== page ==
The Canadian Securities Administrators (CSA) and the Investment Industry Regulatory Organization of Canada (IIROC) have jointly published a notice outlining securities law requirements that apply to crypto-asset trading platforms (or CTPs) and how they may be tailored by regulators, according to a public statement.
The notice seeks to provide guidance on securities law requirements applicable to platforms whether trading “crypto assets that are securities or derivatives or contractual rights or claims to underlying crypto-assets such as Bitcoin or Ether.”
The notice also outlines interim approaches that may be available to digital asset exchanges. The CSA states that these are “intended to foster innovation and provide flexibility while ensuring the CTPs operate in an appropriately regulated environment.”
The notice also mentions key risks related to these crypto platforms.
The notice does not introduce new rules specifically applicable to CTPs, as CTPs are already subject to existing requirements under securities legislation in Canada. Rather it provides guidance on how the existing requirements of securities legislation may be tailored through terms and conditions on the registration or recognition of CTPs and through discretionary exemptive relief with appropriate conditions.
The CSA is the group that represents provincial regulators that each have individual authority to regulate securities within their jurisdictions. IIROC is the pan-Canadian self-regulatory organization that oversees all investment dealers and their trading activity in Canada’s debt and equity markets.
Louis Morisset, CSA Chair and President and CEO of the Autorité des marchés financiers in Quebec, said the guidance in their notice details steps platform operators need to take to comply with securities legislation as they prepare to fully integrate into the Canadian regulatory structure:
“To bring their operations into compliance, CTPs should contact their local securities regulator now to discuss the registration process and address applicable requirements. We remind all CTPs that are dealing with Canadians, including foreign-based CTPs, that they are expected to comply with Canadian securities legislation. Failure to do so could result in CSA members pursuing enforcement action.”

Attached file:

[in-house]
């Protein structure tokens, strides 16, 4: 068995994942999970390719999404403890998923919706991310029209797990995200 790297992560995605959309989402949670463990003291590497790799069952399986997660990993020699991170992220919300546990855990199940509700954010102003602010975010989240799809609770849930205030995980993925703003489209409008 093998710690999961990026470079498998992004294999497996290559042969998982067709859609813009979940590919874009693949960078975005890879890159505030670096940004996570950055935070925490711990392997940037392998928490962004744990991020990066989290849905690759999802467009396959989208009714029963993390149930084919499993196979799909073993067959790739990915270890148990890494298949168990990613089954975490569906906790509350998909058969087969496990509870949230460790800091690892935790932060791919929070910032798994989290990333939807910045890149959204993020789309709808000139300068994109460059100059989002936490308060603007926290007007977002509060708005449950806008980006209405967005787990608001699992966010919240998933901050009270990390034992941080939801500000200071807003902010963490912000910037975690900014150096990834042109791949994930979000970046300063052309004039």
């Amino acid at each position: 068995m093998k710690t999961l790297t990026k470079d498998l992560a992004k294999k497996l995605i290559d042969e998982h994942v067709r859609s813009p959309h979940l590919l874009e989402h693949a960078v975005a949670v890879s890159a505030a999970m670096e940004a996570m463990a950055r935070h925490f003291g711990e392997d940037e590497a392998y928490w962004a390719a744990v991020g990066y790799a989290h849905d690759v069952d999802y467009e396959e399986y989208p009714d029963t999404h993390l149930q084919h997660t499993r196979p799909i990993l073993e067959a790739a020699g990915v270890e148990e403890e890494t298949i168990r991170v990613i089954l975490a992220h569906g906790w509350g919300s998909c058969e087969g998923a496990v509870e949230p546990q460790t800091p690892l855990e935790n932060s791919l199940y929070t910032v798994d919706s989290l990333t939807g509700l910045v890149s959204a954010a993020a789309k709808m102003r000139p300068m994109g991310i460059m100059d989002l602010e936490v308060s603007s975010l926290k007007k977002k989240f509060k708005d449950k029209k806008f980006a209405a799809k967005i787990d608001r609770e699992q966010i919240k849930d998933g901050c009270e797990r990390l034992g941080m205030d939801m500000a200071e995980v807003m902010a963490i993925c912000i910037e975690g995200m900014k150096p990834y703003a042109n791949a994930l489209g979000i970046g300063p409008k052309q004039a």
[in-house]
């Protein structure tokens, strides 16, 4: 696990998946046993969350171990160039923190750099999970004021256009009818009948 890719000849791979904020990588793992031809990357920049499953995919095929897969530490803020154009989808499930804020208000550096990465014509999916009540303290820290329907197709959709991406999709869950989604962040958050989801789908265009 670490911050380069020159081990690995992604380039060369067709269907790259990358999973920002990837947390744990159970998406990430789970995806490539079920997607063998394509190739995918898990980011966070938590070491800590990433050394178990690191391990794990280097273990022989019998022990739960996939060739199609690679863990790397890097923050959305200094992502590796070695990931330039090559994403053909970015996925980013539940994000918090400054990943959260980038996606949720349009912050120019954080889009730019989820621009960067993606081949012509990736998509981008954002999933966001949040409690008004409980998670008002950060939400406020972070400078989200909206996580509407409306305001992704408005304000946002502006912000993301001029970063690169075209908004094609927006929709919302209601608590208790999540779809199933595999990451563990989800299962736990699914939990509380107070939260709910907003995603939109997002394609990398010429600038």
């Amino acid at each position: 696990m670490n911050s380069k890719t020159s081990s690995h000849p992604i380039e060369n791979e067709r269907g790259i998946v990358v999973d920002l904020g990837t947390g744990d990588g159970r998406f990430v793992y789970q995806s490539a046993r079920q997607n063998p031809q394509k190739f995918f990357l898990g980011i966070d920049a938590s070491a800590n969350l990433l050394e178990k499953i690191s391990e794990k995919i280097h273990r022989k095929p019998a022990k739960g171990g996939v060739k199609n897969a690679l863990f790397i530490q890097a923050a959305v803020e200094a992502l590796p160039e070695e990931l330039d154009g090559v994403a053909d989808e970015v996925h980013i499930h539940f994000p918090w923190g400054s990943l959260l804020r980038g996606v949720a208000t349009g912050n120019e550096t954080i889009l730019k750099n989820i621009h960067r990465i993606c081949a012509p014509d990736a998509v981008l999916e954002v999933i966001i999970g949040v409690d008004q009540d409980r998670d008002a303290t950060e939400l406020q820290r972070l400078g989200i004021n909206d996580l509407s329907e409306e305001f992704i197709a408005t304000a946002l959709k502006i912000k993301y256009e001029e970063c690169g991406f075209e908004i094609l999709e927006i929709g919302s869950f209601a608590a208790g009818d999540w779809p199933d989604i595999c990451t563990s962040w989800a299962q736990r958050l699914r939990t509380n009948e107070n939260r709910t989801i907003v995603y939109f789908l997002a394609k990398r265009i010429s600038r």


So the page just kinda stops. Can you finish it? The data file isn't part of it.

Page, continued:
Andrew J. Kriegler, President and CEO, IIROC
“We are pleased to work with the CSA on such an important initiative,” said Andrew J. Kriegler, President and CEO, IIROC. “This framework provides guidance on how the regulatory requirements may be tailored to a platform’s business, without compromising investor protection or market integrity.”
In 2019, the CSA and IIROC published Joint CSA/IIROC Consultation Paper 21-402 Proposed Framework for Crypto-Asset Trading Platforms, which outlined a proposed regulatory framework for CTPs, and solicited comments to better understand the industry, its risks and how regulatory requirements may be tailored. The CSA and IIROC reportedly received 52 comment letters in response to the consultation paper and consulted extensively with industry stakeholders on issues specific to CTPs.
The CSA said it is aware of CTPs seeking to become reporting issuers through an initial public offering or through reverse take-overs, changes of business, Capital Pool Company qualifying transactions or similar transactions. The CSA said there are potential public interest concerns with a CTP that is required to be registered, but that is not, becoming a reporting issuer. CTPs and their representatives should contact their local securities regulator if they intend to become reporting issuers through an initial public offering or other transaction.
Canada Joint CSA IIROC Notice21-329 March 29 2021